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What does it mean when a Program Announcement expires?

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NIA Blog Team

NIA funding announcements come with an expiration date. Program Announcements, for example, usually expire after three years. Lately, I’ve gotten some questions about what it means when a Program Announcement expires and there’s no new funding announcement specifically for that topic.

  • Is the NIA still funding research on the topic? Yes, in almost all cases.
  • Is there money for research on this topic in the future? Yes, for applications that score well enough on the review criteria (including Innovation), are approved by our National Advisory Council on Aging, and meet program goals of the NIA.
  • What in the world is a Program Announcement and how do those applications get reviewed and funded? Read on.

An example: disaster research

Several Program Announcements for Social and Behavioral Research on the Elderly in Disasters expired in September 2014. Here’s one of these Program Announcements, calling for R01 applications. Yet, as you can see in the RePORTER database of NIH-funded research, the NIA still funds a number of projects on this topic.

Where does a Program Announcement come from, anyway?

NIA issues a Program Announcement, or PA, after internal discussion and review. One or more staff members must successfully argue that there is a new scientific opportunity, or a gap in our current portfolio of research that should be filled. Typically, a Program Announcement covers a research need we think is not being addressed by the investigator-initiated applications that we have seen so far. In many cases, the Program Announcement is drafted as part of an effort to develop a scientific area that the National Advisory Council on Aging has recommended for special attention.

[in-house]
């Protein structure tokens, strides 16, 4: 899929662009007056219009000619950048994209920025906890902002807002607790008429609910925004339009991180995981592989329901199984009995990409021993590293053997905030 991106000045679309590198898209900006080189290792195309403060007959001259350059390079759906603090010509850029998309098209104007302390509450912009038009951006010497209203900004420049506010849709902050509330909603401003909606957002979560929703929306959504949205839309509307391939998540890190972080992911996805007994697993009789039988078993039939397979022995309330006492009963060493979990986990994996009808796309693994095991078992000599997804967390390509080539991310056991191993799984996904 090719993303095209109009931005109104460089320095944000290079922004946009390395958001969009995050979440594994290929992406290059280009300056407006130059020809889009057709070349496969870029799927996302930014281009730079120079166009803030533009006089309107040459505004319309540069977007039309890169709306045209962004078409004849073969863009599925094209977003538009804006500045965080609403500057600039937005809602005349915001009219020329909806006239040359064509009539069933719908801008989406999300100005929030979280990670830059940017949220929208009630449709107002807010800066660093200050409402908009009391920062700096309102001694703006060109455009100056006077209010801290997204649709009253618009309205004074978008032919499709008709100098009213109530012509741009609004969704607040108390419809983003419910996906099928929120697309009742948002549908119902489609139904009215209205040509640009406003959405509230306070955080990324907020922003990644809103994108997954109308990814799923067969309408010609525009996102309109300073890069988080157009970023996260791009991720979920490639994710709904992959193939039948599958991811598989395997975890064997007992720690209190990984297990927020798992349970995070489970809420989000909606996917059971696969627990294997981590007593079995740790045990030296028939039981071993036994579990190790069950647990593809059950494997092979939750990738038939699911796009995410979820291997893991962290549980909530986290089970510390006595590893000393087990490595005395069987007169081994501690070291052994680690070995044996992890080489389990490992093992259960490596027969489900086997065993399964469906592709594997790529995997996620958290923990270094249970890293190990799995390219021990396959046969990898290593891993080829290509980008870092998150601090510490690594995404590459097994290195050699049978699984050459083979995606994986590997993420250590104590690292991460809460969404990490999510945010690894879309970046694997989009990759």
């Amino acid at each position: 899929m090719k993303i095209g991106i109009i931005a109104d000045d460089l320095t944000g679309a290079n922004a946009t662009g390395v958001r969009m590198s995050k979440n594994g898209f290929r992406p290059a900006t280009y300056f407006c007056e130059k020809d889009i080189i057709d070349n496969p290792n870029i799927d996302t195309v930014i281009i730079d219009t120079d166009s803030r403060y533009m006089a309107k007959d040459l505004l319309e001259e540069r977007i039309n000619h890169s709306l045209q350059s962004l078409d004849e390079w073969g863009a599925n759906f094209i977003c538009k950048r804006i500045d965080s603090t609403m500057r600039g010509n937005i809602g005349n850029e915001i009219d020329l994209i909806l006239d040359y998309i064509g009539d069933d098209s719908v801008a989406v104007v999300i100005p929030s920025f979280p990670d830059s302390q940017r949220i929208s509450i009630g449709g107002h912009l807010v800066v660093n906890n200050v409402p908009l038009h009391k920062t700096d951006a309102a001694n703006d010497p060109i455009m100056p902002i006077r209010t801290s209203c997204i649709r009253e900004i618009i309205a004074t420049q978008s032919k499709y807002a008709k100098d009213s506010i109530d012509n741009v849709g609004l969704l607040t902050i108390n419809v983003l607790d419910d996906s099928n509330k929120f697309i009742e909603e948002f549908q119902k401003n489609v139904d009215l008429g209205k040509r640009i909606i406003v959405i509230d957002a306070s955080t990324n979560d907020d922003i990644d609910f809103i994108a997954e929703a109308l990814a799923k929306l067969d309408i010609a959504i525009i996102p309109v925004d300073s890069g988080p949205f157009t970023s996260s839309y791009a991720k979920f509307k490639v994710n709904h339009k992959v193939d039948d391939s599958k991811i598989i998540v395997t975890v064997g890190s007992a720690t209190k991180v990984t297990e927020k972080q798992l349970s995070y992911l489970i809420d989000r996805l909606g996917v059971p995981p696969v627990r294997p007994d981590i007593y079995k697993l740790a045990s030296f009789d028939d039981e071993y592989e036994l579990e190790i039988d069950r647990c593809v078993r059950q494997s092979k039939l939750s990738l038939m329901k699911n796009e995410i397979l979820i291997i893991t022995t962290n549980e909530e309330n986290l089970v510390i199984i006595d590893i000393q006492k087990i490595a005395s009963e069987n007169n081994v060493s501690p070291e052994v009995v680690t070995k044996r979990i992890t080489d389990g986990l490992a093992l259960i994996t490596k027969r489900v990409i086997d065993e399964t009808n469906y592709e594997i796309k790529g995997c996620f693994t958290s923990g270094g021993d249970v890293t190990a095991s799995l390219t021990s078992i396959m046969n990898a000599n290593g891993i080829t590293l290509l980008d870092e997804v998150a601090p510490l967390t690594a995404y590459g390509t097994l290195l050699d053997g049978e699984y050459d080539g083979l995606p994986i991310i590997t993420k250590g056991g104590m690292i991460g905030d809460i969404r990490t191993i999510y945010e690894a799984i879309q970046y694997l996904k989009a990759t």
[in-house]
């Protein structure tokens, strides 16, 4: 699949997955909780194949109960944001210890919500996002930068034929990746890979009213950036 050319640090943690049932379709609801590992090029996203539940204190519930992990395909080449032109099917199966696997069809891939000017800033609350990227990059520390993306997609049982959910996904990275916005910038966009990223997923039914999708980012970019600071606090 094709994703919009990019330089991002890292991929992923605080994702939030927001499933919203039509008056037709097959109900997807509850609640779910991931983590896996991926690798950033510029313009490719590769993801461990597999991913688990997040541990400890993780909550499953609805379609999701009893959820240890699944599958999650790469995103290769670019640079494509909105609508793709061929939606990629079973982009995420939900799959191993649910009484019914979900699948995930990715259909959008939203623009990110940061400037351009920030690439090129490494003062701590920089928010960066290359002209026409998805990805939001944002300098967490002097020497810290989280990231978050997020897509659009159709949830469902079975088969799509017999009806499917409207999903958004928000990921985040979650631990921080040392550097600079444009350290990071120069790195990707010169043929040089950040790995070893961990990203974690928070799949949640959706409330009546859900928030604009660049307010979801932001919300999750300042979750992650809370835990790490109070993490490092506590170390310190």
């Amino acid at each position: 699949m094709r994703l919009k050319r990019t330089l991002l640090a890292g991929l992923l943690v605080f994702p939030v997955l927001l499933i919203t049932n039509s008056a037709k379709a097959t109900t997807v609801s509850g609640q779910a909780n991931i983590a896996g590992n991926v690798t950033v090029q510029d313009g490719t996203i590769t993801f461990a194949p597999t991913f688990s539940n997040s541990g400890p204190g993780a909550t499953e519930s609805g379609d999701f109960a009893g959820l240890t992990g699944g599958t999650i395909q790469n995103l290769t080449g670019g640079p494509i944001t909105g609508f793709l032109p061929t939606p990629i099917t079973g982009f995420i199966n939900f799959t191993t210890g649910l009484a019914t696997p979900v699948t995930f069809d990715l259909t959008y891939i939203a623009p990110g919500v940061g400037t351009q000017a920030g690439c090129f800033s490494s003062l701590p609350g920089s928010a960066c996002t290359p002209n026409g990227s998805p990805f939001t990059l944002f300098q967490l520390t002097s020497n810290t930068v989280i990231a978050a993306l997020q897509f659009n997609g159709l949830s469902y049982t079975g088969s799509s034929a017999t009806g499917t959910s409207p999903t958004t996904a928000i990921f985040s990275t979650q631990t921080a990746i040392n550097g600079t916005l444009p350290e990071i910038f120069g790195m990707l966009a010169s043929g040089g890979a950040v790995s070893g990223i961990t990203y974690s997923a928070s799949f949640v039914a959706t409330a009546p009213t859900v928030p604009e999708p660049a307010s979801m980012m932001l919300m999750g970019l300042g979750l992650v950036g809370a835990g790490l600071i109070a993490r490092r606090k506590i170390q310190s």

Does a Program Announcement reserve funds for the specific topic?

A Program Announcement by itself does not set aside any special funding.  If there is set-aside money, the Funding Opportunity Announcement will be designated PAS or PAR or RFA, not PA only. Read more about PAS, PAR, and RFA designations.

How does review work for Program Announcements?

A Program Announcement does not get a specialized review committee. Grant applications responding to a specific Program Announcement are reviewed by the most appropriate review committee for the science and the mechanism. The assignment and referral officer of the Center for Scientific Review determines which committee is most appropriate. See descriptions of the standing committees. The successful applications are considered for funding.

Why do we think Program Announcements are important, and how do we use them at NIA?

Program Announcements may be used to:

  • alert researchers who had been working on an issue to possible ramifications for aging
  • highlight the availability of new research resources
  • signal to reviewers that NIA considers a field relevant to its mission

We usually get a burst of new inquiries after a Program Announcement, followed after a few months by an increase in new applications.

When those goals are complete, though, we typically let the Program Announcements lapse. This is not meant to be a sign that a field is no longer important. Think of it as turning off an alarm clock; you don’t need to keep the alarm on constantly. If a Program Announcement rouses a community to begin or intensify research on the topic, then that Announcement has done its job. In the future, we would expect to receive applications on these topics without a special Program Announcement.

NIA usually continues to fund specific research topics after their Program Announcements expire, using other grant mechanisms.

The NIA is usually still willing to receive applications for exciting and novel research on these topics. You could submit an investigator-initiated application in response to a parent announcement. (For example, here’s the R01 parent announcement.) We seek to fund the most promising research that will contribute new knowledge and improve health and well-being of the elderly.

I hope that post will give you a better sense of the life cycle of a Program Announcement. Have I answered some of your questions about Program Announcements? If you have additional questions, please let me know by commenting below.